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London Squeeze Raises Silver Price
By Patrick A. Heller
September 04, 2012


The world’s largest venue for trading physical silver is operated by the London Bullion Market Association. It is an over-the-counter market where buyers and sellers negotiate contracts directly with each other.

Memberships include most major central banks, refiners, bullion banks and their major customers. Contracts are for 1,000-ounce bars refined to a minimum purity of .999 fineness (it was formerly .9999 fineness). Generally, the minimum size contract is for 50,000 ounces.

This exchange is where heavy-duty buyers and sellers of silver trade. In theory, contracts executed there are for prompt delivery of physical metal.

When the price of silver topped $30 about 10 days ago, demand on this exchange surged. The best information I have is that at least two purchases were made then, each in the range of 5-10 million ounces of silver. The sellers simply did not have that much physical silver immediately available to fulfill these contracts. However, the LBMA insisted that delivery of physical silver must be made on the exchange rather than by possible chicanery that could happen if the contracts were settled outside of the exchange.

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The latest reports I have received is that there is basically no physical silver available for immediate delivery in London. In fact, the estimated time for delivery is further into the future than some traders have ever experienced.

To top this off, I also understand that JPMorgan Chase last week raised the price up to $31 that it was willing to pay to purchase physical silver. JPMorgan Chase is widely presumed to have huge short positions in the physical silver market. If the bank is paying as much as $31 per ounce, this is a sign the bank expects short- to intermediate-term prices to exceed that level.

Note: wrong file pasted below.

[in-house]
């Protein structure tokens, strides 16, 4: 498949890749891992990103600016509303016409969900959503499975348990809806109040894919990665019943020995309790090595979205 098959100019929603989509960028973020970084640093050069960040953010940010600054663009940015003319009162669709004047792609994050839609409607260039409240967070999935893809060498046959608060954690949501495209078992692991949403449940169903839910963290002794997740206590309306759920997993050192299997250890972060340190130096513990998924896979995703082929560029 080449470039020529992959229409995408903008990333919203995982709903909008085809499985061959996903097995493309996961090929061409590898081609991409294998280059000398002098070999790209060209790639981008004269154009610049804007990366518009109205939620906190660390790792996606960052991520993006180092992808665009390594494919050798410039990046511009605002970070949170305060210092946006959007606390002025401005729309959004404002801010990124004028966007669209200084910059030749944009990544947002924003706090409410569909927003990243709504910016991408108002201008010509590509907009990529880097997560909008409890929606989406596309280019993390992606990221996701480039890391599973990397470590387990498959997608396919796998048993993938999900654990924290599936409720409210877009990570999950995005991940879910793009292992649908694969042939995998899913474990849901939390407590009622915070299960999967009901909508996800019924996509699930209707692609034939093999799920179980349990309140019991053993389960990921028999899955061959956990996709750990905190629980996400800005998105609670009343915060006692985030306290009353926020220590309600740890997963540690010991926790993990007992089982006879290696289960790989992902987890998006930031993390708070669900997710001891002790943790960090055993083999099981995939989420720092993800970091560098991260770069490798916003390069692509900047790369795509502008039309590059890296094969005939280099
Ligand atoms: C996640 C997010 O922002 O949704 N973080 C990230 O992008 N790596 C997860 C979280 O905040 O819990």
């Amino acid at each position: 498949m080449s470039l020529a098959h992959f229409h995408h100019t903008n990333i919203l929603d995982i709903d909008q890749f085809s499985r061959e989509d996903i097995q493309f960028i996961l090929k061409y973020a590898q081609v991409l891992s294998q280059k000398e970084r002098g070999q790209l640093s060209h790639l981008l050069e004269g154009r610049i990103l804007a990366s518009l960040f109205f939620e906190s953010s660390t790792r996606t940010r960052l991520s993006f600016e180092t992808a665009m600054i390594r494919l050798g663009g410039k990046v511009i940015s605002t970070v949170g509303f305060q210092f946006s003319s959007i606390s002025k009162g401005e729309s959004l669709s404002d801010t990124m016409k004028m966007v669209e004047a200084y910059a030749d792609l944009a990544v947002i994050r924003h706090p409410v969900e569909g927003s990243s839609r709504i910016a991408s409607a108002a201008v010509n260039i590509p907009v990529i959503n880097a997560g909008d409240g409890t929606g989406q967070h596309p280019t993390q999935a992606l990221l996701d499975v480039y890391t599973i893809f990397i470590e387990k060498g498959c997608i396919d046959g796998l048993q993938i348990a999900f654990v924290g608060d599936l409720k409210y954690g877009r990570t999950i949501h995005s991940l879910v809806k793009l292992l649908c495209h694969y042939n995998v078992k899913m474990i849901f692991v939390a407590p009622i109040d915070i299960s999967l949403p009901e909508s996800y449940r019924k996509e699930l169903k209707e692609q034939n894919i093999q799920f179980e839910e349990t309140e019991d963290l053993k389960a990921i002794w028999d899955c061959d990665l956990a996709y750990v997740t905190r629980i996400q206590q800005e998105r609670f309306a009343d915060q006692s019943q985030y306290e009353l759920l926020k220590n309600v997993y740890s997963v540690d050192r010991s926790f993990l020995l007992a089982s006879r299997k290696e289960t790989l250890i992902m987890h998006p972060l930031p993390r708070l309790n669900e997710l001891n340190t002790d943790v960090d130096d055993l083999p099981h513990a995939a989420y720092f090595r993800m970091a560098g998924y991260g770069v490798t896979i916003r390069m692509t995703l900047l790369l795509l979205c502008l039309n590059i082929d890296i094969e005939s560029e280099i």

So, if there is such a large supply squeeze for physical silver from the major players in the market, why aren’t premiums rising on the bullion-priced coins and bars? That’s an excellent question, but easy to answer.

Contracts traded under the auspices of the LBMA are priced at a much lower premium than almost any other form of physical silver. Therefore, the demand for immediately available physical silver is for the forms that the refiners can purchase enough below the intrinsic value of the metal that it can profitably be melted, purified and delivered in the form of 1,000-ounce bars to London.

What that means is that forms of physical silver that trade wholesale at or above the spot price are not wanted. Coins such as the U.S. silver American Eagle, Canada’s silver Maple Leaf, Austria’s silver Philharmonic and others won’t help fill the supply shortages.